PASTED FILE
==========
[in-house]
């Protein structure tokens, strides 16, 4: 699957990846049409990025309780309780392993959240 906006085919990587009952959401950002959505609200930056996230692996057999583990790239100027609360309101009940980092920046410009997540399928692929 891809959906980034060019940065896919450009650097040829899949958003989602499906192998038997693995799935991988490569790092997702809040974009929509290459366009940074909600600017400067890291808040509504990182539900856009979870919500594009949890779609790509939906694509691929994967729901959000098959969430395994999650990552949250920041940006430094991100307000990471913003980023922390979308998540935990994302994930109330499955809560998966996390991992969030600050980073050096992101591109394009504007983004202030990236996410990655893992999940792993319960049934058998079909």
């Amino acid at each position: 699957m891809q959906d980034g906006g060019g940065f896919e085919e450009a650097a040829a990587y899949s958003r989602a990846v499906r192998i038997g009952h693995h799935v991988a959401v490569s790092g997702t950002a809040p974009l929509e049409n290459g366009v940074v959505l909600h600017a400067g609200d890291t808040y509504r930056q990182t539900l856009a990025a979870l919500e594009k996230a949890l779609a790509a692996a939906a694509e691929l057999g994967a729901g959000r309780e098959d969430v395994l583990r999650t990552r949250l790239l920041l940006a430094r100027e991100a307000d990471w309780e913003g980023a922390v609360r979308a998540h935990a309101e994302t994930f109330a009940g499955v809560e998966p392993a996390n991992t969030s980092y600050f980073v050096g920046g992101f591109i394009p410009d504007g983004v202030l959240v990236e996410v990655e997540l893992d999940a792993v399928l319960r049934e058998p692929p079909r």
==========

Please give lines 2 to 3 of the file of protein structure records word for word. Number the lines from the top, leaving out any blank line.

């Protein structure tokens, strides 16, 4: 699957990846049409990025309780309780392993959240 906006085919990587009952959401950002959505609200930056996230692996057999583990790239100027609360309101009940980092920046410009997540399928692929 891809959906980034060019940065896919450009650097040829899949958003989602499906192998038997693995799935991988490569790092997702809040974009929509290459366009940074909600600017400067890291808040509504990182539900856009979870919500594009949890779609790509939906694509691929994967729901959000098959969430395994999650990552949250920041940006430094991100307000990471913003980023922390979308998540935990994302994930109330499955809560998966996390991992969030600050980073050096992101591109394009504007983004202030990236996410990655893992999940792993319960049934058998079909």
């Amino acid at each position: 699957m891809q959906d980034g906006g060019g940065f896919e085919e450009a650097a040829a990587y899949s958003r989602a990846v499906r192998i038997g009952h693995h799935v991988a959401v490569s790092g997702t950002a809040p974009l929509e049409n290459g366009v940074v959505l909600h600017a400067g609200d890291t808040y509504r930056q990182t539900l856009a990025a979870l919500e594009k996230a949890l779609a790509a692996a939906a694509e691929l057999g994967a729901g959000r309780e098959d969430v395994l583990r999650t990552r949250l790239l920041l940006a430094r100027e991100a307000d990471w309780e913003g980023a922390v609360r979308a998540h935990a309101e994302t994930f109330a009940g499955v809560e998966p392993a996390n991992t969030s980092y600050f980073v050096g920046g992101f591109i394009p410009d504007g983004v202030l959240v990236e996410v990655e997540l893992d999940a792993v399928l319960r049934e058998p692929p079909r």